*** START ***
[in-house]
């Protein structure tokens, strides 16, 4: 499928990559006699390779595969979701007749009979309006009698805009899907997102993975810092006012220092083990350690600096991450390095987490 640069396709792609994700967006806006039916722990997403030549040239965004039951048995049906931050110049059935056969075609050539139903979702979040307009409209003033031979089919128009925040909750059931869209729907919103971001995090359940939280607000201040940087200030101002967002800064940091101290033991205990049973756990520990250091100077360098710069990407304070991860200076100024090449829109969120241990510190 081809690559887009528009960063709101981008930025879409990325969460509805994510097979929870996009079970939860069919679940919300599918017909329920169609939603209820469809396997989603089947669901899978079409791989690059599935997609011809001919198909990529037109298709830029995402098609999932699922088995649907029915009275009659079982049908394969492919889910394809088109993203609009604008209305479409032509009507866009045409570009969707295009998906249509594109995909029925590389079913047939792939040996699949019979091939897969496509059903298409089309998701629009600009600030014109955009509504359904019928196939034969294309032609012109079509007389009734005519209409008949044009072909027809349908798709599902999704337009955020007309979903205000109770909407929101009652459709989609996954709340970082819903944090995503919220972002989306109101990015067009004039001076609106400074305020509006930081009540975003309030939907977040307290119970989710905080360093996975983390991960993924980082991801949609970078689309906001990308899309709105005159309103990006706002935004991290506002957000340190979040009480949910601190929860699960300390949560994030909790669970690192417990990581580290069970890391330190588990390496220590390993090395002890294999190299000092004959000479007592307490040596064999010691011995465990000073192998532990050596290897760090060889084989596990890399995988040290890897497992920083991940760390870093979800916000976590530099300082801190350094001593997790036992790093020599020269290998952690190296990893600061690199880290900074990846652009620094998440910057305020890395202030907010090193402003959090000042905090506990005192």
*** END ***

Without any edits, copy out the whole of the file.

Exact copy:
[in-house]
């Protein structure tokens, strides 16, 4: 499928990559006699390779595969979701007749009979309006009698805009899907997102993975810092006012220092083990350690600096991450390095987490 640069396709792609994700967006806006039916722990997403030549040239965004039951048995049906931050110049059935056969075609050539139903979702979040307009409209003033031979089919128009925040909750059931869209729907919103971001995090359940939280607000201040940087200030101002967002800064940091101290033991205990049973756990520990250091100077360098710069990407304070991860200076100024090449829109969120241990510190 081809690559887009528009960063709101981008930025879409990325969460509805994510097979929870996009079970939860069919679940919300599918017909329920169609939603209820469809396997989603089947669901899978079409791989690059599935997609011809001919198909990529037109298709830029995402098609999932699922088995649907029915009275009659079982049908394969492919889910394809088109993203609009604008209305479409032509009507866009045409570009969707295009998906249509594109995909029925590389079913047939792939040996699949019979091939897969496509059903298409089309998701629009600009600030014109955009509504359904019928196939034969294309032609012109079509007389009734005519209409008949044009072909027809349908798709599902999704337009955020007309979903205000109770909407929101009652459709989609996954709340970082819903944090995503919220972002989306109101990015067009004039001076609106400074305020509006930081009540975003309030939907977040307290119970989710905080360093996975983390991960993924980082991801949609970078689309906001990308899309709105005159309103990006706002935004991290506002957000340190979040009480949910601190929860699960300390949560994030909790669970690192417990990581580290069970890391330190588990390496220590390993090395002890294999190299000092004959000479007592307490040596064999010691011995465990000073192998532990050596290897760090060889084989596990890399995988040290890897497992920083991940760390870093979800916000976590530099300082801190350094001593997790036992790093020599020269290998952690190296990893600061690199880290900074990846652009620094998440910057305020890395202030907010090193402003959090000042905090506990005192």